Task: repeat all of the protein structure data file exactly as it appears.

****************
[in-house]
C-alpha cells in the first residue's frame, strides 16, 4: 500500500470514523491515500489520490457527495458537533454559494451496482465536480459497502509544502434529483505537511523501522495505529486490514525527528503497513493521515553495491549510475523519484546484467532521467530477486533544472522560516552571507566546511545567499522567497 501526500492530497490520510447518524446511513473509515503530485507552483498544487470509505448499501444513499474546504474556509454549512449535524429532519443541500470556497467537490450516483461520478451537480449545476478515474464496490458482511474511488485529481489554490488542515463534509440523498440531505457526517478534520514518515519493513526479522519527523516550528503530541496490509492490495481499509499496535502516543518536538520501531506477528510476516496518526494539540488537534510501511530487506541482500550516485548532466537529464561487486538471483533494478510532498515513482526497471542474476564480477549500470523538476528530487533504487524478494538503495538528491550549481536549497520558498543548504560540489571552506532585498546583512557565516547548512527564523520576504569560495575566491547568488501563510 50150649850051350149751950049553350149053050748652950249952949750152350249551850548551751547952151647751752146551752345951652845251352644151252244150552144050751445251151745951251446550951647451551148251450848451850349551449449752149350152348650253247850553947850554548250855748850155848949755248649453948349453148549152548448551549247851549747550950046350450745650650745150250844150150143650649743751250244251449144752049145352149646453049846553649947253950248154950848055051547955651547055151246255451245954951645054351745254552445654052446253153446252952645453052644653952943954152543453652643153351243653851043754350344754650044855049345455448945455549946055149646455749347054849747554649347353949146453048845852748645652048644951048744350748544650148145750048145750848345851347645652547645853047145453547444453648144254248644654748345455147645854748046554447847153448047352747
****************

[in-house]
C-alpha cells in the first residue's frame, strides 16, 4: 500500500470514523491515500489520490457527495458537533454559494451496482465536480459497502509544502434529483505537511523501522495505529486490514525527528503497513493521515553495491549510475523519484546484467532521467530477486533544472522560516552571507566546511545567499522567497 501526500492530497490520510447518524446511513473509515503530485507552483498544487470509505448499501444513499474546504474556509454549512449535524429532519443541500470556497467537490450516483461520478451537480449545476478515474464496490458482511474511488485529481489554490488542515463534509440523498440531505457526517478534520514518515519493513526479522519527523516550528503530541496490509492490495481499509499496535502516543518536538520501531506477528510476516496518526494539540488537534510501511530487506541482500550516485548532466537529464561487486538471483533494478510532498515513482526497471542474476564480477549500470523538476528530487533504487524478494538503495538528491550549481536549497520558498543548504560540489571552506532585498546583512557565516547548512527564523520576504569560495575566491547568488501563510 50150649850051350149751950049553350149053050748652950249952949750152350249551850548551751547952151647751752146551752345951652845251352644151252244150552144050751445251151745951251446550951647451551148251450848451850349551449449752149350152348650253247850553947850554548250855748850155848949755248649453948349453148549152548448551549247851549747550950046350450745650650745150250844150150143650649743751250244251449144752049145352149646453049846553649947253950248154950848055051547955651547055151246255451245954951645054351745254552445654052446253153446252952645453052644653952943954152543453652643153351243653851043754350344754650044855049345455448945455549946055149646455749347054849747554649347353949146453048845852748645652048644951048744350748544650148145750048145750848345851347645652547645853047145453547444453648144254248644654748345455147645854748046554447847153448047352747